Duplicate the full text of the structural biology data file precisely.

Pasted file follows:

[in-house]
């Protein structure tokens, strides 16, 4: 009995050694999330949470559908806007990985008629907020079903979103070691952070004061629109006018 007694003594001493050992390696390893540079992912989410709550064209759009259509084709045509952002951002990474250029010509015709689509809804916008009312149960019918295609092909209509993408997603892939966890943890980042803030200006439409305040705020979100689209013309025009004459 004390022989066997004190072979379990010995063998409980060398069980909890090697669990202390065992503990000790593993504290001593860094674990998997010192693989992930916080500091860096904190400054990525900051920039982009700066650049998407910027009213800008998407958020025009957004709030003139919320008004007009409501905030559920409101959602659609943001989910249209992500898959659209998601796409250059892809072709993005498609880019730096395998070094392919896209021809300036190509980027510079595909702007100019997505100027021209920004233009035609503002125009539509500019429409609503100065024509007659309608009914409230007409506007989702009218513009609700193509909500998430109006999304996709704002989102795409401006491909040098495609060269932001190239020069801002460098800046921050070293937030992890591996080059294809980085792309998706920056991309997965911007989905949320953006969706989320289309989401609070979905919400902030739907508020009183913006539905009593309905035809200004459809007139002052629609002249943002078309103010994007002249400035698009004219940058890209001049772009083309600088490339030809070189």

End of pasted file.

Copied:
[in-house]
């Protein structure tokens, strides 16, 4: 009995050694999330949470559908806007990985008629907020079903979103070691952070004061629109006018 007694003594001493050992390696390893540079992912989410709550064209759009259509084709045509952002951002990474250029010509015709689509809804916008009312149960019918295609092909209509993408997603892939966890943890980042803030200006439409305040705020979100689209013309025009004459 004390022989066997004190072979379990010995063998409980060398069980909890090697669990202390065992503990000790593993504290001593860094674990998997010192693989992930916080500091860096904190400054990525900051920039982009700066650049998407910027009213800008998407958020025009957004709030003139919320008004007009409501905030559920409101959602659609943001989910249209992500898959659209998601796409250059892809072709993005498609880019730096395998070094392919896209021809300036190509980027510079595909702007100019997505100027021209920004233009035609503002125009539509500019429409609503100065024509007659309608009914409230007409506007989702009218513009609700193509909500998430109006999304996709704002989102795409401006491909040098495609060269932001190239020069801002460098800046921050070293937030992890591996080059294809980085792309998706920056991309997965911007989905949320953006969706989320289309989401609070979905919400902030739907508020009183913006539905009593309905035809200004459809007139002052629609002249943002078309103010994007002249400035698009004219940058890209001049772009083309600088490339030809070189």